WASHINGTON (CNN) -President Barack Obama unveiled his long-awaited deficit reduction plan Wednesday, calling for a mix of spending reductions and tax hikes that the White House claims would cut federal deficits by $4 trillion over the next 12 years without gutting popular programs such as Medicare and Medicaid.

Obama's plan includes a repeal of the Bush-era tax cuts on families making more than $250,000 annually - something sought by Democrats but strongly opposed by Republicans. The president also called for the creation of a "debt fail-safe" trigger that would impose automatic across-the-board spending cuts and tax changes in coming years if annual deficits are on track to exceed 2.8% of the nation's gross domestic product.

The president claimed that by building on or adjusting the health care reform bill passed last year, $480 billion would be saved by 2023, followed by an additional $1 trillion in the following decade. For example, he proposed tightly constraining the growth in Medicare costs starting in 2018.

Topics: Budget • President Obama • The News
Obama to call for end of tax cuts for wealthy
April 13th, 2011
09:20 AM ET

Obama to call for end of tax cuts for wealthy

WASHINGTON (CNN) -President Obama is setting a goal of reducing the deficit by $4 trillion in 12 years or less, according to a senior administration official.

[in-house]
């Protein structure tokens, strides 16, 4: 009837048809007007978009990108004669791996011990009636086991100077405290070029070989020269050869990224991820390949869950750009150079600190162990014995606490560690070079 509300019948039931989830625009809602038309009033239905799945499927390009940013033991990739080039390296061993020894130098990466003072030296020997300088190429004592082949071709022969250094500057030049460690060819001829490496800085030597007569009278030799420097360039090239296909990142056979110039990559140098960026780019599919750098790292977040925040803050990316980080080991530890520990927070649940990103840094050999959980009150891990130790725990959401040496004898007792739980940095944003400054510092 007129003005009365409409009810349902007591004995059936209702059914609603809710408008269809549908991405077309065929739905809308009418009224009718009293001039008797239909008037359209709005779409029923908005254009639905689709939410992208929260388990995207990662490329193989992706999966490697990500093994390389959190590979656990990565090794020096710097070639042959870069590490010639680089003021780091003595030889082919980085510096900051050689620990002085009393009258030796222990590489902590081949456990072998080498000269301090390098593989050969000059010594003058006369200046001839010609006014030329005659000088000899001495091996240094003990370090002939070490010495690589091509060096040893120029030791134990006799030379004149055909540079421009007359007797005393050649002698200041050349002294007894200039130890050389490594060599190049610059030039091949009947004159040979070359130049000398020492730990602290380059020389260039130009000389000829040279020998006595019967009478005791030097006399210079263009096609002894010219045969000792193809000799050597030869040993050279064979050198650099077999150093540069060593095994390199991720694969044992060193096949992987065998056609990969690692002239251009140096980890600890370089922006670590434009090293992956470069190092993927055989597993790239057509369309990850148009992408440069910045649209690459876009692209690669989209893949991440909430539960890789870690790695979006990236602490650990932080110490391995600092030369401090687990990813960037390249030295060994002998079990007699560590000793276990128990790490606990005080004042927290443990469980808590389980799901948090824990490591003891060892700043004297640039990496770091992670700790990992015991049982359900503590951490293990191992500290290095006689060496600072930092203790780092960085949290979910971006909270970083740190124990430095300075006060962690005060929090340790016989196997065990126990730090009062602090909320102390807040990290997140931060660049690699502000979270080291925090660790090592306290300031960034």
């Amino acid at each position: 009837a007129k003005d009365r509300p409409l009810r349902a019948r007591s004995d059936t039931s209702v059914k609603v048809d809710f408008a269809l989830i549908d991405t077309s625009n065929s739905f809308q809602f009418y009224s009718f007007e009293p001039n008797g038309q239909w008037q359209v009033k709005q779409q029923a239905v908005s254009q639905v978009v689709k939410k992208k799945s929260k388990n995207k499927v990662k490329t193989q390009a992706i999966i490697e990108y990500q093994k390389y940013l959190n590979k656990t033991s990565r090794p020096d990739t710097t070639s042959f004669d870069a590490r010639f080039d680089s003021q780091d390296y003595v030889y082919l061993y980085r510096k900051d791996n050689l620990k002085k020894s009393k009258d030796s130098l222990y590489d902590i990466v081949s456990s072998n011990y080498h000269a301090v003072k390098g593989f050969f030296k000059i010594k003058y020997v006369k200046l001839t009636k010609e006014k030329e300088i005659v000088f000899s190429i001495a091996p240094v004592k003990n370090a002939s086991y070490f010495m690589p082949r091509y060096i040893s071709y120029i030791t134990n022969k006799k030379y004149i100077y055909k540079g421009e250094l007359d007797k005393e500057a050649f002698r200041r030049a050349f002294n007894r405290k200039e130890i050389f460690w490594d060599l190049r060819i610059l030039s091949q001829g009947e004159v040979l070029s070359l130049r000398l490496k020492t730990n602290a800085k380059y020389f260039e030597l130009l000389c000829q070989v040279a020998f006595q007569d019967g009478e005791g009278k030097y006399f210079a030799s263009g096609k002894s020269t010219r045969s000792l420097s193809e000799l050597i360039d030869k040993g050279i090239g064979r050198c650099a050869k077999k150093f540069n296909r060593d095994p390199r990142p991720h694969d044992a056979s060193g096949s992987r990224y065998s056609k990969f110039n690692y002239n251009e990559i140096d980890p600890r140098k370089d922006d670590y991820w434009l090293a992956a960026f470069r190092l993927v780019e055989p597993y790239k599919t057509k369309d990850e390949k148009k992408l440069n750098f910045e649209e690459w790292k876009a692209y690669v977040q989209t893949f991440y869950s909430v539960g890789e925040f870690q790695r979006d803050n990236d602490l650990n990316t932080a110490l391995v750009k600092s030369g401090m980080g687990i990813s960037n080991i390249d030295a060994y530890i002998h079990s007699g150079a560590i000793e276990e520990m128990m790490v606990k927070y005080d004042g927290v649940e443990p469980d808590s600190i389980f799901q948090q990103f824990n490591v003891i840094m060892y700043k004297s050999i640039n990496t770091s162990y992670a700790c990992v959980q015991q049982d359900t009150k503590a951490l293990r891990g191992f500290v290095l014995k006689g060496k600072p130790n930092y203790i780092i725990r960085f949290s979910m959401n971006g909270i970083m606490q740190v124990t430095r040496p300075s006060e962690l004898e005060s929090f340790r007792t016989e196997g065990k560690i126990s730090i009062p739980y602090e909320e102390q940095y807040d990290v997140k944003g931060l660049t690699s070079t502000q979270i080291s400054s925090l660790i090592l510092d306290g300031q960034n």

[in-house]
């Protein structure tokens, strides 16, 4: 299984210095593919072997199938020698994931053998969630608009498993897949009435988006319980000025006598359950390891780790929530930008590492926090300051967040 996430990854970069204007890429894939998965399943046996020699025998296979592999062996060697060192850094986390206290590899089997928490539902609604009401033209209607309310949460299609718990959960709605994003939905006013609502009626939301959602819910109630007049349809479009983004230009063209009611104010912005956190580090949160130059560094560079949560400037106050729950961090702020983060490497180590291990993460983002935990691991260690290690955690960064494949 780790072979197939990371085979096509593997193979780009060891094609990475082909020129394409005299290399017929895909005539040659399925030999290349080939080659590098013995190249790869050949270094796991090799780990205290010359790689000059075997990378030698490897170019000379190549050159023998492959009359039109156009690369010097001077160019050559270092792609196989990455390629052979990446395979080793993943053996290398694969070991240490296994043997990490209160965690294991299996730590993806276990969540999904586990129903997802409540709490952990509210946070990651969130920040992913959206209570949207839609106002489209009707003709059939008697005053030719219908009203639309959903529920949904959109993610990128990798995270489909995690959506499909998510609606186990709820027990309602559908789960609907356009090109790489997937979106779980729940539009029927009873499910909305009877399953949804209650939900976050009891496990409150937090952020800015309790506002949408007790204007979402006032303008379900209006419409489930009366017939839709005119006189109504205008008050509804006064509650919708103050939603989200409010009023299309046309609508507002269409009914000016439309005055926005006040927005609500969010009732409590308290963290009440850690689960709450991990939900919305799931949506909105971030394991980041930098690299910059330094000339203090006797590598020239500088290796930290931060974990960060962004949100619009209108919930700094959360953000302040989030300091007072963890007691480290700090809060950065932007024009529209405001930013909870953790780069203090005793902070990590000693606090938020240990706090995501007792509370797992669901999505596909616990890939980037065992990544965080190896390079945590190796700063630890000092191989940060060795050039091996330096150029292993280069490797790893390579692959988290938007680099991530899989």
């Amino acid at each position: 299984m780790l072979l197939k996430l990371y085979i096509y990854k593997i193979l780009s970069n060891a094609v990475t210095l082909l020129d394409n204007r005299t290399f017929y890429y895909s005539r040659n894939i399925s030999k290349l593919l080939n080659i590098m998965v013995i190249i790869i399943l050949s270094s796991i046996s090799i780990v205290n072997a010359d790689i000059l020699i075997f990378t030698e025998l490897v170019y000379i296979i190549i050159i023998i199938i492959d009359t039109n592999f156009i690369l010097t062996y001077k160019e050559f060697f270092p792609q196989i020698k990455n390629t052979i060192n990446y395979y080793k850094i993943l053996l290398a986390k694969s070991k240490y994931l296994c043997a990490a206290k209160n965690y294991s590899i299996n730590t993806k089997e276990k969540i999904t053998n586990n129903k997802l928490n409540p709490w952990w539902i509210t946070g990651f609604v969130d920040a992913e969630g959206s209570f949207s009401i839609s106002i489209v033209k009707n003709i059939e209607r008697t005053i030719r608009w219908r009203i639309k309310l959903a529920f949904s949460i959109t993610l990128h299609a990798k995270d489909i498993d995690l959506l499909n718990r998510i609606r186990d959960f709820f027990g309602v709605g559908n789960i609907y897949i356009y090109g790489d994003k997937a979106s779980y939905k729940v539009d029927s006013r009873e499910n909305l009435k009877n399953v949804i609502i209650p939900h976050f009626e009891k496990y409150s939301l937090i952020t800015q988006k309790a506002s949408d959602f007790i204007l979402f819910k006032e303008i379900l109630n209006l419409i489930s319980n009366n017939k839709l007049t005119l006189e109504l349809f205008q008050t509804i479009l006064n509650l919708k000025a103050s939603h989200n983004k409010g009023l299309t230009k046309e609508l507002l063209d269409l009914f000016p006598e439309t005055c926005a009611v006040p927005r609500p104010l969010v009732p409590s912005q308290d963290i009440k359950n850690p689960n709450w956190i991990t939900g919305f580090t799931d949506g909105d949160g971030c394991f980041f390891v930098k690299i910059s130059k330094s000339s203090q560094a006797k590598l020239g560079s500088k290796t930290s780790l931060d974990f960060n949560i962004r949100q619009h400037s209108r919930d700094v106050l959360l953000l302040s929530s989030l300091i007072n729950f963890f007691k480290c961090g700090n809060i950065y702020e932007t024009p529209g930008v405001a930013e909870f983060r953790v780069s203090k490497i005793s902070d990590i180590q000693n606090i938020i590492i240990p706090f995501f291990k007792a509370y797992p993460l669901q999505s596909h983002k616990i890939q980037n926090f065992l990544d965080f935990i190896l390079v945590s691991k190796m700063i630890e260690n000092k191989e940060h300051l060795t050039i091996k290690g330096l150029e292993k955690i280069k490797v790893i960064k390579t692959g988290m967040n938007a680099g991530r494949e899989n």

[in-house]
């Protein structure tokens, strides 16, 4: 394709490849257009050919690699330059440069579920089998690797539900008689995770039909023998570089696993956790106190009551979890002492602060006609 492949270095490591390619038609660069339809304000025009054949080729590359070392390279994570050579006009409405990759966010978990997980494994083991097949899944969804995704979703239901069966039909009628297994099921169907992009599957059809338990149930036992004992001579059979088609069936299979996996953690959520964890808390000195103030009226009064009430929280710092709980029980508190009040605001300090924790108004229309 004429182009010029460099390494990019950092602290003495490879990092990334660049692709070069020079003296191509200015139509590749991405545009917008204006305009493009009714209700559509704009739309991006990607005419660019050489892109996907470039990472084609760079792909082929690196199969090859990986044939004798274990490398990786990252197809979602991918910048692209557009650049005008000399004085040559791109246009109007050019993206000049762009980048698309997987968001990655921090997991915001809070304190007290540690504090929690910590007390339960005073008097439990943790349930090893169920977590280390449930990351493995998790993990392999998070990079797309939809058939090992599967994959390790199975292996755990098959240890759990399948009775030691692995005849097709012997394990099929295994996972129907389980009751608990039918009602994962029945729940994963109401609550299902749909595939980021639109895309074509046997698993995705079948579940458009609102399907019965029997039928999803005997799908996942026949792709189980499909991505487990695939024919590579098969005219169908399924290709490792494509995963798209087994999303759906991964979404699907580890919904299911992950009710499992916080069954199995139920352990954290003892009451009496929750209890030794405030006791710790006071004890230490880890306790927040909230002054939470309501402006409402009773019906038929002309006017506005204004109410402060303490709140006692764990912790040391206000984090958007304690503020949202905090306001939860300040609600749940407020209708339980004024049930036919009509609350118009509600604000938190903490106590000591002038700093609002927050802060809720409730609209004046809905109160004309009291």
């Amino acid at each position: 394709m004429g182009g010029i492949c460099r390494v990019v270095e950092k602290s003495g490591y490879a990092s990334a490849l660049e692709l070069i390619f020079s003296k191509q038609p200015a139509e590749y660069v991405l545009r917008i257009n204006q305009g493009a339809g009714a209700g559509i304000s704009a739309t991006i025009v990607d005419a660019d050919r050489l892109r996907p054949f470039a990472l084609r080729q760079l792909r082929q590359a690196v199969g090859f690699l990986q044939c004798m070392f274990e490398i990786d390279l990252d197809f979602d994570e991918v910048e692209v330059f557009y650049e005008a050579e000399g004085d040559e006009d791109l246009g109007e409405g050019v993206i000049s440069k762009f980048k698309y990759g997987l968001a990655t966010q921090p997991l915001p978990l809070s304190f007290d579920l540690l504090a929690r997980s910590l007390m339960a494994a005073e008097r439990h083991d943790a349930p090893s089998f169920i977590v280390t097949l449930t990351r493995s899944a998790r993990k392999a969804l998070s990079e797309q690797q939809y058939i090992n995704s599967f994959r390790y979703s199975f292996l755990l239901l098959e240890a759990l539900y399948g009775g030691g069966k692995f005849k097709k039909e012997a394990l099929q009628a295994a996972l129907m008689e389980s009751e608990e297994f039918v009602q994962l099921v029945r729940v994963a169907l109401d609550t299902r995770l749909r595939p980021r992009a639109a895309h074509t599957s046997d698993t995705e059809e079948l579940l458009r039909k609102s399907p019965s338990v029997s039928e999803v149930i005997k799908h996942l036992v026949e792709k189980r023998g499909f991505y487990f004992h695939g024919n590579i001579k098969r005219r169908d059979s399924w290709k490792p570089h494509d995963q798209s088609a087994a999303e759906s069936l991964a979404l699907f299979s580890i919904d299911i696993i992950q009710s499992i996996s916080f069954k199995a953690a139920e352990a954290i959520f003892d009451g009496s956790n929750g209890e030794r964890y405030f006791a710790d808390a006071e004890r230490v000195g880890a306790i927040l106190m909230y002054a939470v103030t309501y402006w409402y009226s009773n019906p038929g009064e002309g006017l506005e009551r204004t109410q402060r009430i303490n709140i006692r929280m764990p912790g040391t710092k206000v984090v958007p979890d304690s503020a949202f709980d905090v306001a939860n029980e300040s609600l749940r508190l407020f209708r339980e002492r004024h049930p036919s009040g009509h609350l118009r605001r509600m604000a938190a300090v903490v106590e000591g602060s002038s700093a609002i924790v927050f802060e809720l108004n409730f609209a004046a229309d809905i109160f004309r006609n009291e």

A senior administration official also said President Obama’s speech on long term deficit reduction at George Washington University is expected to last 40-45 minutes.

The official also confirmed that the president will call for an end to the Bush era tax cuts for the wealthiest Americans, those making over 250-thousand dollars a year.

For more analysis on the plan, check out CNNMoney.

Topics: Budget • President Obama • The News
Obama meets students he mentioned in budget deal speech
President Obama meets with students from Altona Middle School in Longmont, Colorado
April 11th, 2011
03:35 PM ET

Obama meets students he mentioned in budget deal speech

WASHINGTON (CNN) -All they wanted was for their class trip to Washington not to fall victim to a government shutdown. But a group of students from Colorado ended up getting a little more than just the standard class photo from the trip – a personal meeting with President Obama on the White House South Lawn.